In Straining out gnats I noted that the CBMW’s argument for reinterpreting 1 Tim 2:12 is so weak, even people who prefer their interpretation avoid trying to defend their argument. But there are other ways to create wholly new meanings from existing Scripture. The most flexible method is to create a zany backstory that causes the existing text to have a whole new meaning. For example, take 1 Cor 14:33b-35 (ESV):
As in all the churches of the saints, 34the women should keep silent in the churches. For they are not permitted to speak, but should be in submission, as the Law also says. 35If there is anything they desire to learn, let them ask their husbands at home. For it is shameful for a woman to speak in church.
At first glance, this is devastating to an enterprising feminists looking to rewrite Scripture. But what if you cook up a kooky backstory, claiming that the Apostle Paul’s letter to Corinth was in response to a secret letter from Corinth to Paul that when considered, changes the whole meaning of the offending verses? This example appears to come from a now deleted FAQ by Rick Warren’s Saddleback Church:
Question: I was reading in 1 Corinthians 14:34 that women are not allowed to speak in the church. Whoa– what’s up with this!?
Answer: Historical perspective really helps with this one. In that day, men and women sat on different sides of the church. For a woman to ask her husband a question she would have to shout it to the other side of the church or disrupt the church service by getting up and walking over to him. Apparently, this is exactly what was happening in the Corinthian church, and their worship services were becoming a zoo. Paul is saying, “Listen during the worship service, and talk about your questions on the way home.”
Note how much more freedom this method offers than chiseling around the edges using creative translations. Using this method, you can make an Epistle appear to say anything you want it to say, by creating a tortured backstory instead of torturing the text itself. All it takes is a convincing bluff and a gullible mark willing to buy it.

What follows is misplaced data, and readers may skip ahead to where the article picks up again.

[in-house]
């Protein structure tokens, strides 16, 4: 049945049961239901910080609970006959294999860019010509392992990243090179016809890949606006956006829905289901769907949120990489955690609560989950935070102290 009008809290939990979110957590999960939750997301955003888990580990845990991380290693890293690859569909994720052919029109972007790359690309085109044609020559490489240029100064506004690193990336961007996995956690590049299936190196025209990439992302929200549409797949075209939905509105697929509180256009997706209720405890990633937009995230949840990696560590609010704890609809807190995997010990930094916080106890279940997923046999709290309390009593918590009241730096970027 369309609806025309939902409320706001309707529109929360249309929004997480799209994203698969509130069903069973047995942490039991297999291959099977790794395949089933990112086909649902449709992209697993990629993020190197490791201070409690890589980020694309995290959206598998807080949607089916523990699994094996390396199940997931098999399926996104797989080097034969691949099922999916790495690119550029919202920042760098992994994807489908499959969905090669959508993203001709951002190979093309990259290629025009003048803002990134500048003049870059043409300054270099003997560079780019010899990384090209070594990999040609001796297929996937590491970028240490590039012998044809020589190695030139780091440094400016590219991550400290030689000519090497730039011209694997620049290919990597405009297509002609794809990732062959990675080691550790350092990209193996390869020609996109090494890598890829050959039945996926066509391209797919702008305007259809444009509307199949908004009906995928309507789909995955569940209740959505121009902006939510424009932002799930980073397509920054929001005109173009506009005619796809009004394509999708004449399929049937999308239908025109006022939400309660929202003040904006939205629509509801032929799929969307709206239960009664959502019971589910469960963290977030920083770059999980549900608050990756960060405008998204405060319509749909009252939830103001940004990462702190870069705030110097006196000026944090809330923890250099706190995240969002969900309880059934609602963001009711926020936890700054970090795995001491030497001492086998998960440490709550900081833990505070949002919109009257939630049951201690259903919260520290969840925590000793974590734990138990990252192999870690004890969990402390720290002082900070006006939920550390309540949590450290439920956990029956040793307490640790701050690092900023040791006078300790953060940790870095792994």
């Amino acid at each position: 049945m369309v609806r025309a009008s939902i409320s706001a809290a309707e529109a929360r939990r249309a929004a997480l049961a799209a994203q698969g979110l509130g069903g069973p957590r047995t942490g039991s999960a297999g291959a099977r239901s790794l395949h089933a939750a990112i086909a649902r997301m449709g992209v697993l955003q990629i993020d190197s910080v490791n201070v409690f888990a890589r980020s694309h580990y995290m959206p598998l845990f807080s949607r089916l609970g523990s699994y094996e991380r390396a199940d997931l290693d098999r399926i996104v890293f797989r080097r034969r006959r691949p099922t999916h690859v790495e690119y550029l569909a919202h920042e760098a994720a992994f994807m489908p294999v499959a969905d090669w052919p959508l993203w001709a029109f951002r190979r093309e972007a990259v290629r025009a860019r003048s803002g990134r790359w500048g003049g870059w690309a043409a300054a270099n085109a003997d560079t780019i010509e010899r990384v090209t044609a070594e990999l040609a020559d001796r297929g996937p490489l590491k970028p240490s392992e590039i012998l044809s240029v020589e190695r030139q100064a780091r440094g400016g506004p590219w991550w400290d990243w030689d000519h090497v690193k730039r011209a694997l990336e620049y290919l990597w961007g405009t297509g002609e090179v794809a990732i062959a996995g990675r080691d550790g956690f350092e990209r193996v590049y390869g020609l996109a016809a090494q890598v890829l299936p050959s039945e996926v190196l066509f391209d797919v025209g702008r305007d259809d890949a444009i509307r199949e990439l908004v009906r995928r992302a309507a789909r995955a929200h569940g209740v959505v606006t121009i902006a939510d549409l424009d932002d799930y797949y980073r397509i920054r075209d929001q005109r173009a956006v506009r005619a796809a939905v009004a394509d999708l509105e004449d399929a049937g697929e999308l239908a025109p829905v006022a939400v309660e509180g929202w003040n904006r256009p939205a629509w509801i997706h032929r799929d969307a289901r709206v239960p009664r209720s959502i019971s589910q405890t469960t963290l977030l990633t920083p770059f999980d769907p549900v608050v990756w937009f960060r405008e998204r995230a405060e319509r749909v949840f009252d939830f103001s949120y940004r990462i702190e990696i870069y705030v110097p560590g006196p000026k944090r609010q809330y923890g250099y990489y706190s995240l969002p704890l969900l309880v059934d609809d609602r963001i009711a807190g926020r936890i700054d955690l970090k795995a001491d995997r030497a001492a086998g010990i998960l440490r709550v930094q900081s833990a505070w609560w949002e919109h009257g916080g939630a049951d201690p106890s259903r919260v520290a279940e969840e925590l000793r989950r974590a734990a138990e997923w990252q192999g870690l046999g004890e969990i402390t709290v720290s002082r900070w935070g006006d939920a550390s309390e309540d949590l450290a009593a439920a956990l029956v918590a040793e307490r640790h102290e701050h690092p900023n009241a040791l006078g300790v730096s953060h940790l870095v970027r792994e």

New commenter Derek Ramsey tried his hand with this same technique to create a new meaning for 1 Tim 2:11-15. Here is the original Scripture for reference (ESV):
11 Let a woman learn quietly with all submissiveness.12 I do not permit a woman to teach or to exercise authority over a man; rather, she is to remain quiet. 13 For Adam was formed first, then Eve; 14 and Adam was not deceived, but the woman was deceived and became a transgressor. 15 Yet she will be saved through childbearing—if they continue in faith and love and holiness, with self-control.
As you can see, Ramsey has his work cut out for him if he is going to bluff his way into claiming that the Apostle Paul was actually saying that women can preach, and can exercise authority over men. He needs to make the Scripture appear to say the opposite of what it actually says. Yet this method is so powerful, in the hands of a skilled manipulator a semi plausible BS backstory can be crafted:
The Ephesians were dealing with the cult of Artemis which taught that woman was the originator of man. These women were trying to assert their dominance over men by teaching that man comes from woman. Verse 12 instructs the woman not to teach that she dominates a man due to the superiority of her gender. Now the applicability of verse 13 is obvious: “For Adam was formed first, then Eve” directly contradicting the cultist teaching. Verses 14 and 15 states that Eve was deceived, cursed with painful childbirth, and will be saved through faith in Jesus Christ (a man who came through childbirth).